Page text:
Using my religion


26 Oct 2014

Coming to know God takes time; forming your faith is a journey upon which you encounter many influential people. Who are these characters? What can we learn from them?

I was reminded of this one Sunday when I met my former school chaplain, Fr Ebert. He was filling in for the local parish priest, and, as he did some 20 years ago, he made God so real, so close, and so pertinent.

And it got me thinking. Who else has shaped who I am as a young Christian? My parents first and foremost; steadfast in faith and action; and persistent when I was not. Father Pat Murray, a larrikin parish priest from Ireland who brought his love for and invigoration of the Gospels to the bush. The Marist Brothers and Sisters of Mercy who shared their charisms with the community they so willingly served.

Obvious choices, yes. But not so apparent, yet integral all the same, were the men and women who braved the classroom environ day in and day out to teach Religious Education. A challenging role which I have adopted in the last two years.

Why challenging you may ask? RE is an academic subject, deserving of the same rigour and dedication other subjects receive. But at times the content is of a highly personal nature. Classrooms today are religious melting pots; many faiths, questioning faith, aghast at faith. It makes for interesting, at times intense, discussion. I’ve come to discover that it’s about being respectful but not apologetic. Strong in conviction, I want to share my knowledge, understanding, and passion for the subject. I’ve come to realise it’s about meeting students where they’re at – akin to Jesus and Peter – and accompanying them, perhaps challenging their pre-conceived ideas, but not indoctrinating them. It’s encouraging them to see there is a place for religion and faith in our increasingly secular society.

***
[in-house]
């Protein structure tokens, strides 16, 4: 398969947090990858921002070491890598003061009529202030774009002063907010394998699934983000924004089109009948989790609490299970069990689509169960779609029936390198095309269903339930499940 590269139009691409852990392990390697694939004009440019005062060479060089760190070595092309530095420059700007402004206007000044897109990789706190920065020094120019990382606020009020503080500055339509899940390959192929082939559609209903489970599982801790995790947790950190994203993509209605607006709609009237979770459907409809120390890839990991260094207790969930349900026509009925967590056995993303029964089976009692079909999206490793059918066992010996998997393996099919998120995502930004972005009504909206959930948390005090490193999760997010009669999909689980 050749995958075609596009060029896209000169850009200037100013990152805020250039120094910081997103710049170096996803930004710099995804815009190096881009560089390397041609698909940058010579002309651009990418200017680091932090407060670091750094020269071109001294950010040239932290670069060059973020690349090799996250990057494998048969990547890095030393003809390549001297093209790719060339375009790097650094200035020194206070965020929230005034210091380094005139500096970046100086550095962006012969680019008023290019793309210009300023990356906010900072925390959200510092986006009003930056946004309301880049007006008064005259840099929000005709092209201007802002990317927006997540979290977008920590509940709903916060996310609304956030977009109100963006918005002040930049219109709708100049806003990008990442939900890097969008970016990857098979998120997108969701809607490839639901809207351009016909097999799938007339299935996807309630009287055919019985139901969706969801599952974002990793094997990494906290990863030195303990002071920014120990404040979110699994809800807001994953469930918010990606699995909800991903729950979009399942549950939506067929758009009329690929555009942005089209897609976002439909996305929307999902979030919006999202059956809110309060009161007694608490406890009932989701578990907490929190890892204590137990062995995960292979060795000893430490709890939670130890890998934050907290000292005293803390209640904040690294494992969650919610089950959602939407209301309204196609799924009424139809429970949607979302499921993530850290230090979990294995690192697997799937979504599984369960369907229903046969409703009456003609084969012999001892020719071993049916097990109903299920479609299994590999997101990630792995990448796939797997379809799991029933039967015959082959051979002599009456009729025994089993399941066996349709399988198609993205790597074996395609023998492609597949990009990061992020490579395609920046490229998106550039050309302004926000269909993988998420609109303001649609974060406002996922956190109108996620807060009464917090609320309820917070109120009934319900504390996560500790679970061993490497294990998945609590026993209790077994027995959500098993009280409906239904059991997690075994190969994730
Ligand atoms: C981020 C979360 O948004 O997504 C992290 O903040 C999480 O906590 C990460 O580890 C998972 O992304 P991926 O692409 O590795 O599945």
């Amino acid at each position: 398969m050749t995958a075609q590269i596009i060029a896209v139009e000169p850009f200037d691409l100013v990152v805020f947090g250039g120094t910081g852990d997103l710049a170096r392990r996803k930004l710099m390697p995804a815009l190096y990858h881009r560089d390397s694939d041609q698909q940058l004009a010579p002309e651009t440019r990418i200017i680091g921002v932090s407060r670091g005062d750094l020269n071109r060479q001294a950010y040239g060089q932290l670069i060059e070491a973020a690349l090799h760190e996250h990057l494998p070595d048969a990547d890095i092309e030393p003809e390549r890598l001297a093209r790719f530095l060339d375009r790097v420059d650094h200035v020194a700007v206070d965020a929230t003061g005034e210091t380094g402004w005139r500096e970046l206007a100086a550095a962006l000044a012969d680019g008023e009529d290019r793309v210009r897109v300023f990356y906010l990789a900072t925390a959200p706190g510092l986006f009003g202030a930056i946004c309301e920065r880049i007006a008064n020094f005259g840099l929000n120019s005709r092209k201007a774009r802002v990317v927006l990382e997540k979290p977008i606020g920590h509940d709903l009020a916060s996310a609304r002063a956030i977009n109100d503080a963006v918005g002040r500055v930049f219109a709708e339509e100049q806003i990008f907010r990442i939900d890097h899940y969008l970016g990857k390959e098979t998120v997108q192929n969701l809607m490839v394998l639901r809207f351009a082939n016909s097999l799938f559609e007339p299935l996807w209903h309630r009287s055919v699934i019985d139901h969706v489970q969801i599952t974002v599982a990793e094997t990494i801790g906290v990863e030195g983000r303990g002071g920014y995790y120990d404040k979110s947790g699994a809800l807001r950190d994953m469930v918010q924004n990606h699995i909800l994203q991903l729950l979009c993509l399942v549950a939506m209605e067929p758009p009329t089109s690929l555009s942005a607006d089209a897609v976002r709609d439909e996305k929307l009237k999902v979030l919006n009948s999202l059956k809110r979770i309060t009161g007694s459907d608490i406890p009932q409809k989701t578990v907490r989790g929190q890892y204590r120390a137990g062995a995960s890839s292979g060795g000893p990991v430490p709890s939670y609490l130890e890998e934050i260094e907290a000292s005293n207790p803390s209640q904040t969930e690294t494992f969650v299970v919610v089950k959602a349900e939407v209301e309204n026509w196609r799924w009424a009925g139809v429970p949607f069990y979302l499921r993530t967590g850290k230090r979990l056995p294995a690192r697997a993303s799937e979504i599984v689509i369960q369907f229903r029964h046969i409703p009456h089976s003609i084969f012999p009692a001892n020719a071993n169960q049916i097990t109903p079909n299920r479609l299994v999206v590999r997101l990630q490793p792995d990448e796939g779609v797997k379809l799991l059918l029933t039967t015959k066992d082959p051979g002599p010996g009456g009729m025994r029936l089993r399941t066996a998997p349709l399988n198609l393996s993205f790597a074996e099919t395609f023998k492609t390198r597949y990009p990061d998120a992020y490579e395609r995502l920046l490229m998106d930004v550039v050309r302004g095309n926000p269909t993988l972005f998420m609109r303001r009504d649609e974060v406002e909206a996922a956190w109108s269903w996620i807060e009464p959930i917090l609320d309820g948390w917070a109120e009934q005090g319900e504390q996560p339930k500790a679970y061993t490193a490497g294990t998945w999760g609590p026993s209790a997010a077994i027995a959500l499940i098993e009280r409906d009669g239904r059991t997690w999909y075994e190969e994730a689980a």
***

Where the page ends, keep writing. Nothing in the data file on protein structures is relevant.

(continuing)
Teaching RE is a steep learning curve. And although there are trips and falls along the way, there is something fulfilling in knowing a seed is being planted and has the potential to niggle at someone; the niggle which spurs questioning of something greater. That’s why it’s refreshing the ACU is investing time, energy and resources into developing and enhancing RE teacher training. It’s essential we find ways as educators to broaden the minds of young people. As Pope Francis writes: ” educating is an important mission, which draws young people to what is good, beautiful and true”. That’s what faith really is.

Helen Jacobs is a Catholic highschool teacher specialising in Religious Education and English.
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